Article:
“The biggest myth about dreams is that they are frivolous manifestations reflecting basic occurrences of our daily experiences,” said Chicago psychotherapist Jeffrey Sumber.
But dreams are actually an important part of self-discovery. (More on that later.) Below are a few fascinating facts and findings about dreams.
1. People with disabilities dream as though they don’t have them.
The following is an excerpt from a person who participated in a dream study:
“I was supposed to and wanted to sing in the choir. I see a stage on which some singers, male and female, are standing… I am asked if I want to sing with them. ‘Me?’ I ask, ‘I don’t know if I am good enough.’ And already I am standing on the stage with the choir. In the front row, I see my mother, she is smiling at me… It is a nice feeling to be on stage and able to chant.”
What’s particularly curious about this dream is that the dreamer was born deaf and doesn’t speak. Recently, two studies published in the journal Consciousness and Cognition have found that people with disabilities still dream as though their impairments don’t exist.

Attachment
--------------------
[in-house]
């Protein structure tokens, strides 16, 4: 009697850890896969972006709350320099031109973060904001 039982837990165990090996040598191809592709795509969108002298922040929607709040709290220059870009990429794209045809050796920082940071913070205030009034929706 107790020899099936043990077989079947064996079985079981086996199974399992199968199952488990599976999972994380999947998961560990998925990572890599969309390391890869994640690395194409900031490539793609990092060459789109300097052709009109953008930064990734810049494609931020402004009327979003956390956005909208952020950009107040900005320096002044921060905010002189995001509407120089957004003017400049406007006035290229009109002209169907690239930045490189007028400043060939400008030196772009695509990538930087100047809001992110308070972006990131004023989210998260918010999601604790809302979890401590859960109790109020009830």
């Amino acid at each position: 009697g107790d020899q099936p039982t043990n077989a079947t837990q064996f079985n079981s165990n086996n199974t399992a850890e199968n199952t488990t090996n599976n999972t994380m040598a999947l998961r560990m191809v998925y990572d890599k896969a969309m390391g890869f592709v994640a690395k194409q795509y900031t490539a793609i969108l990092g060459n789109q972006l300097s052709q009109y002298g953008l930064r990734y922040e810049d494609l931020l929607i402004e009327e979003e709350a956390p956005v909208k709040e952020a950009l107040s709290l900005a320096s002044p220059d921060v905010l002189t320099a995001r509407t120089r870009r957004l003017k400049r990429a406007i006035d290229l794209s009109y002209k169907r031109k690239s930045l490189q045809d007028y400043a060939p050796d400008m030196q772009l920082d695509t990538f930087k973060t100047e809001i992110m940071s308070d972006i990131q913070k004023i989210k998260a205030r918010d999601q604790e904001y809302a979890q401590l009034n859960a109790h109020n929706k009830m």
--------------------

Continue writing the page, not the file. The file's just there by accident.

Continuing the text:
One of the studies explored the dream diaries of 14 people with impairments (four born with paraplegia and 10 born deaf who can’t speak). Thirty-six able-bodied individuals served as controls. August 2011’s New Scientist featured the research, stating that findings showed that:
About 80 percent of the dream narratives of the deaf participants gave no indication of their impairment: many spoke in their dreams, while others could hear and understand spoken language. The dream reports of the people born paralyzed revealed something similar: they often walked, ran or swam, none of which they had ever done in their waking lives.